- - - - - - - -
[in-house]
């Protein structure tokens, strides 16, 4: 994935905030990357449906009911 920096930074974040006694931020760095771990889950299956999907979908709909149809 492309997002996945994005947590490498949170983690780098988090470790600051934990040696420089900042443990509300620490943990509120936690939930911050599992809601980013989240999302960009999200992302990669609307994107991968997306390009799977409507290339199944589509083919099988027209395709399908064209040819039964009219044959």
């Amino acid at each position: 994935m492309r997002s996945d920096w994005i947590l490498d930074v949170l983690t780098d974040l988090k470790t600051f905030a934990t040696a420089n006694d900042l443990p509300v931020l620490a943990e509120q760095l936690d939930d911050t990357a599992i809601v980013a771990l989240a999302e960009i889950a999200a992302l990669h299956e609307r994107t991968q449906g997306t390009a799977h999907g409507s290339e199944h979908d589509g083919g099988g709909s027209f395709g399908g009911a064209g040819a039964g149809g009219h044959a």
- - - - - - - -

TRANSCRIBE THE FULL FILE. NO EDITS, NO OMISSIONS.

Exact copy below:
[in-house]
């Protein structure tokens, strides 16, 4: 994935905030990357449906009911 920096930074974040006694931020760095771990889950299956999907979908709909149809 492309997002996945994005947590490498949170983690780098988090470790600051934990040696420089900042443990509300620490943990509120936690939930911050599992809601980013989240999302960009999200992302990669609307994107991968997306390009799977409507290339199944589509083919099988027209395709399908064209040819039964009219044959």
């Amino acid at each position: 994935m492309r997002s996945d920096w994005i947590l490498d930074v949170l983690t780098d974040l988090k470790t600051f905030a934990t040696a420089n006694d900042l443990p509300v931020l620490a943990e509120q760095l936690d939930d911050t990357a599992i809601v980013a771990l989240a999302e960009i889950a999200a992302l990669h299956e609307r994107t991968q449906g997306t390009a799977h999907g409507s290339e199944h979908d589509g083919g099988g709909s027209f395709g399908g009911a064209g040819a039964g149809g009219h044959a």